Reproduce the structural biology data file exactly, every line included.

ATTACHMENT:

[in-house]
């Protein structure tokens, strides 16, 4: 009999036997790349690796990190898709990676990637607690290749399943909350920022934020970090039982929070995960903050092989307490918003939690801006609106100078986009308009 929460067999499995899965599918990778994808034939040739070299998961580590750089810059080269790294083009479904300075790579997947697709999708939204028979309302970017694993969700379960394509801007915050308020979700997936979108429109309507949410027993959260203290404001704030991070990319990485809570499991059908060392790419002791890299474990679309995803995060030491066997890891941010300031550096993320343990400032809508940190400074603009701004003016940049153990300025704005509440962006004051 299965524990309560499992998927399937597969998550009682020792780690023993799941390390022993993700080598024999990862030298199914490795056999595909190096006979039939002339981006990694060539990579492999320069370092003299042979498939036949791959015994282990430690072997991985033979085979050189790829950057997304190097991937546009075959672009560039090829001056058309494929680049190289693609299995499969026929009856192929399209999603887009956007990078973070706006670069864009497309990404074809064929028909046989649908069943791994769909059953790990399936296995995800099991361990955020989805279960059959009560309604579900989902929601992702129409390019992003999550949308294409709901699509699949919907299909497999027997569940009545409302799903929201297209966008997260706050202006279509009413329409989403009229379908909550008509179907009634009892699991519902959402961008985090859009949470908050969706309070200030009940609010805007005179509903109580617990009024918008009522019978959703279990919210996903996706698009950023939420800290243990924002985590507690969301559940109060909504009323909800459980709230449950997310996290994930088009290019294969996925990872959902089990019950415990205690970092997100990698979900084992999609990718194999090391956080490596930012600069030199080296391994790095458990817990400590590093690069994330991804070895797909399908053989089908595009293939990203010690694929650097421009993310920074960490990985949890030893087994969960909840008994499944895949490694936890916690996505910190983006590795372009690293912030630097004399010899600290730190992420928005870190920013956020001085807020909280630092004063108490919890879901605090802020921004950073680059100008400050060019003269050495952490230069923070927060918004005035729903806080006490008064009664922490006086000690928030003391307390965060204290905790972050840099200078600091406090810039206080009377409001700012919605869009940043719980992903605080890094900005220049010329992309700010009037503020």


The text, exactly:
[in-house]
């Protein structure tokens, strides 16, 4: 009999036997790349690796990190898709990676990637607690290749399943909350920022934020970090039982929070995960903050092989307490918003939690801006609106100078986009308009 929460067999499995899965599918990778994808034939040739070299998961580590750089810059080269790294083009479904300075790579997947697709999708939204028979309302970017694993969700379960394509801007915050308020979700997936979108429109309507949410027993959260203290404001704030991070990319990485809570499991059908060392790419002791890299474990679309995803995060030491066997890891941010300031550096993320343990400032809508940190400074603009701004003016940049153990300025704005509440962006004051 299965524990309560499992998927399937597969998550009682020792780690023993799941390390022993993700080598024999990862030298199914490795056999595909190096006979039939002339981006990694060539990579492999320069370092003299042979498939036949791959015994282990430690072997991985033979085979050189790829950057997304190097991937546009075959672009560039090829001056058309494929680049190289693609299995499969026929009856192929399209999603887009956007990078973070706006670069864009497309990404074809064929028909046989649908069943791994769909059953790990399936296995995800099991361990955020989805279960059959009560309604579900989902929601992702129409390019992003999550949308294409709901699509699949919907299909497999027997569940009545409302799903929201297209966008997260706050202006279509009413329409989403009229379908909550008509179907009634009892699991519902959402961008985090859009949470908050969706309070200030009940609010805007005179509903109580617990009024918008009522019978959703279990919210996903996706698009950023939420800290243990924002985590507690969301559940109060909504009323909800459980709230449950997310996290994930088009290019294969996925990872959902089990019950415990205690970092997100990698979900084992999609990718194999090391956080490596930012600069030199080296391994790095458990817990400590590093690069994330991804070895797909399908053989089908595009293939990203010690694929650097421009993310920074960490990985949890030893087994969960909840008994499944895949490694936890916690996505910190983006590795372009690293912030630097004399010899600290730190992420928005870190920013956020001085807020909280630092004063108490919890879901605090802020921004950073680059100008400050060019003269050495952490230069923070927060918004005035729903806080006490008064009664922490006086000690928030003391307390965060204290905790972050840099200078600091406090810039206080009377409001700012919605869009940043719980992903605080890094900005220049010329992309700010009037503020």